Turkey said Thursday that an airstrike by the Syrian government killed 29 of its soldiers in Idlib, a war-torn province in northwestern Syria that has become the site of an increasingly volatile military confrontation among Ankara, Damascus and Moscow.
The death toll was the highest for Turkish forces in a single day since Turkey began ramping up the deployment of troops to Idlib this month to block a Russian-backed Syrian military offensive.
Turkish President Recep Tayyip Erdogan convened an emergency meeting of his top security officials Thursday night, local media reported.
Fahrettin Altun, Erdogan’s spokesman, said Turkey would “retaliate against the illegal [Syrian] regime, which pointed their guns at our soldiers.”
Turkey has been trying to halt a rapid advance by the Syrian army across Idlib province and nearby areas, which have been held by rebels opposing the government of Syrian President Bashar al-Assad. The province is largely controlled by an extremist group that once was formally associated with al-Qaeda.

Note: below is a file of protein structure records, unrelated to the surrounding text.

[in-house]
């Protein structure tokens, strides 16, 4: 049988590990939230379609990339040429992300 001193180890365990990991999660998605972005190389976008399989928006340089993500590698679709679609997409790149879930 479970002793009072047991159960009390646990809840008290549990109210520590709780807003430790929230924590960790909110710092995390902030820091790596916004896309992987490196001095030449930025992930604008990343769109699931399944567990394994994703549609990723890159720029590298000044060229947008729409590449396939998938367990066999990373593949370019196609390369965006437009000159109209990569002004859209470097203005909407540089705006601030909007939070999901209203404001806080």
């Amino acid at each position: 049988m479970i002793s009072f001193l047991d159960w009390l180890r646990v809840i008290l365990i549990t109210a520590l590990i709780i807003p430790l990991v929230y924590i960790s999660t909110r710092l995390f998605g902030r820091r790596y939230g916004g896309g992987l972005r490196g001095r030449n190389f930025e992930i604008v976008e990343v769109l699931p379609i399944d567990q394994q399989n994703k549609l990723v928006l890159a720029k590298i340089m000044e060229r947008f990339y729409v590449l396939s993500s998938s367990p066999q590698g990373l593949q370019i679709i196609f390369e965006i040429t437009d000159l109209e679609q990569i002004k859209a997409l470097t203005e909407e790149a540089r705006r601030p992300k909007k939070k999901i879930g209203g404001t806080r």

The Syrian offensive has sparked a massive humanitarian crisis and sent hundreds of thousands of displaced Syrians fleeing toward the Turkish border. Russia, which is the Syrian government’s principal ally, has carried out airstrikes to aid the Syrian advance and provided Assad’s forces with other military support.
Turkey has called for the restoration of a de-escalation agreement between Ankara and Moscow and threatened to take further military action if Syrian forces do not withdraw from areas they have captured in Idlib. But negotiations between Ankara and Moscow over the past month aimed at securing a cease-fire have faltered.
The Washington post